The Burning Peppermints have recently devoted some serious time to playing live around Birmingham. As the city proves a rekindled interest in rock music, they’ve found themselves playing to bigger crowds than ever before. Wittig recalls when that wasn’t the case, however. “Before the band, I played some open mics and wondered about rock’s place in the scene,” he says. “Then I saw bands like The Dirty Lungs and was really encouraged to see the scene grow.”

And there’s plenty of potential here. Venues will open their stages to rock musicians as long as Birmingham wants to hear them. “I’d love to see more support for the rock music we have in town now,” says Wittig. “Don’t take it for granted. If you want more, you’ve got to support what you already have.”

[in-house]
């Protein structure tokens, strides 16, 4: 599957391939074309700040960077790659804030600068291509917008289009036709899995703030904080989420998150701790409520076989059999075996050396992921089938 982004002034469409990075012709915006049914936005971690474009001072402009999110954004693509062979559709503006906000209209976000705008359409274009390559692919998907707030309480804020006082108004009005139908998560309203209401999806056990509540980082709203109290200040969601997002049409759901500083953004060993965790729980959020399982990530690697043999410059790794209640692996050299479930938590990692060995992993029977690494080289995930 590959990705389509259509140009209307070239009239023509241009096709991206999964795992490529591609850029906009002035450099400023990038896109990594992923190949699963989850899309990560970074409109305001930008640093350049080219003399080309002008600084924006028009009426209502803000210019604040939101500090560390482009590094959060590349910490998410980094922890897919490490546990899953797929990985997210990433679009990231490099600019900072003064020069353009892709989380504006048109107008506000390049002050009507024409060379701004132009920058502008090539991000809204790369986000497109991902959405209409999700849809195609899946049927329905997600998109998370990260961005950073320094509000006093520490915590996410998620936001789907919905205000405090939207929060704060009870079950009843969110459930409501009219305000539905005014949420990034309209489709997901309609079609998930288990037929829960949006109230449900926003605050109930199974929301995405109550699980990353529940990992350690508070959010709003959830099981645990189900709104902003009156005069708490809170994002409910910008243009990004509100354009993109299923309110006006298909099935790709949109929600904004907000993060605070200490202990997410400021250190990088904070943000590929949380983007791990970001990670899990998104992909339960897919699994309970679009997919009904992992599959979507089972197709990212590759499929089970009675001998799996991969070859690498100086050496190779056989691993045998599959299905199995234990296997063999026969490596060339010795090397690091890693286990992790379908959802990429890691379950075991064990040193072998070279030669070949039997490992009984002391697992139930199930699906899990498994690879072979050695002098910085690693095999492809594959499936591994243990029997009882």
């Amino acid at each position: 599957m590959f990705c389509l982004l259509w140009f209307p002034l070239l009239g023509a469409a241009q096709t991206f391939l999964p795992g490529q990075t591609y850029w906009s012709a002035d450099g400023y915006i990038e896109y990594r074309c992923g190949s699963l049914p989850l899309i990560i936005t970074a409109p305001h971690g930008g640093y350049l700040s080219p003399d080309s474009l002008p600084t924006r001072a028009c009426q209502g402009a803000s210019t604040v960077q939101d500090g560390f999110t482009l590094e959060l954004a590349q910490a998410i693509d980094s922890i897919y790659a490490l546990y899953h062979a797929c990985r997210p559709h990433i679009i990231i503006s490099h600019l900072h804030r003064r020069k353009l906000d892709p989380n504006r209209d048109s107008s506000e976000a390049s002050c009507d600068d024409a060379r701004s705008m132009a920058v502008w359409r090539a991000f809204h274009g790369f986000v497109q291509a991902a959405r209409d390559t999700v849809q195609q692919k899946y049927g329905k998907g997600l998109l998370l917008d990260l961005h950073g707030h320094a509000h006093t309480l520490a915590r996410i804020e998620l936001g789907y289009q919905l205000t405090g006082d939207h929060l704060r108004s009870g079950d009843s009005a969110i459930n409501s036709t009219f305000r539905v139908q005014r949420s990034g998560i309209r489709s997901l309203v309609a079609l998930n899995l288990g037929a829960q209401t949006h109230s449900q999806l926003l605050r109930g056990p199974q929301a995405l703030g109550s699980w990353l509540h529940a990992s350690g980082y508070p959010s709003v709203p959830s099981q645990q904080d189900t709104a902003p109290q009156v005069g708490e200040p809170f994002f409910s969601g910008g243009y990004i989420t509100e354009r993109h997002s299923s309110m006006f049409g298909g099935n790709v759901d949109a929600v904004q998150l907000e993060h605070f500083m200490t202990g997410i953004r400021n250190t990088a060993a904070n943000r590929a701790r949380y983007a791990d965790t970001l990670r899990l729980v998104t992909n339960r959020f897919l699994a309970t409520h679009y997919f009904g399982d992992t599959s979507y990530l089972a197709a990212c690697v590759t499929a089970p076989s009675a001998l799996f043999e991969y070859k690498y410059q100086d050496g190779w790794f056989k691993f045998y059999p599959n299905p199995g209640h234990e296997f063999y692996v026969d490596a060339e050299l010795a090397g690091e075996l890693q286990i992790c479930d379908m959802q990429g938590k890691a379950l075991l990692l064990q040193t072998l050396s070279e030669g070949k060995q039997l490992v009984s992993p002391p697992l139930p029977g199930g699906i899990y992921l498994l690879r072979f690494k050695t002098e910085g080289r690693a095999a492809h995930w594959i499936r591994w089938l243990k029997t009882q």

This Friday, The Burning Peppermints will perform as the first act of Secret Stages 2015. They will play on the Birmingham Mountain Radio Stage (2209 1st Ave N) at 7 p.m.

The Burning Peppermints have completed a new album called Dirty Rainbow. The album’s release will be announced at Secret Stages. - Magic City Bands

"Secret Stages Was Just Great"

On Friday night, I made a point to see The Burning Peppermints. I’d been listening to their recordings and had to see how that translated live. I wasn’t prepared.

The Burning Peppermints played in Easy Street, a narrow space next to Matthew’s M-Lounge on 1st Avenue. The audience was impressive for early in the evening, but I made my way to the front. There, I was met with a firing squad of volume. The band was playing wide open. Distorted guitars, a synth device, two drum kits. I counted- they had two drummers and they were amazingly in-sync. The tiny space scrambled a good bit of their sound at first, guitars bouncing off the walls and crashing into themselves.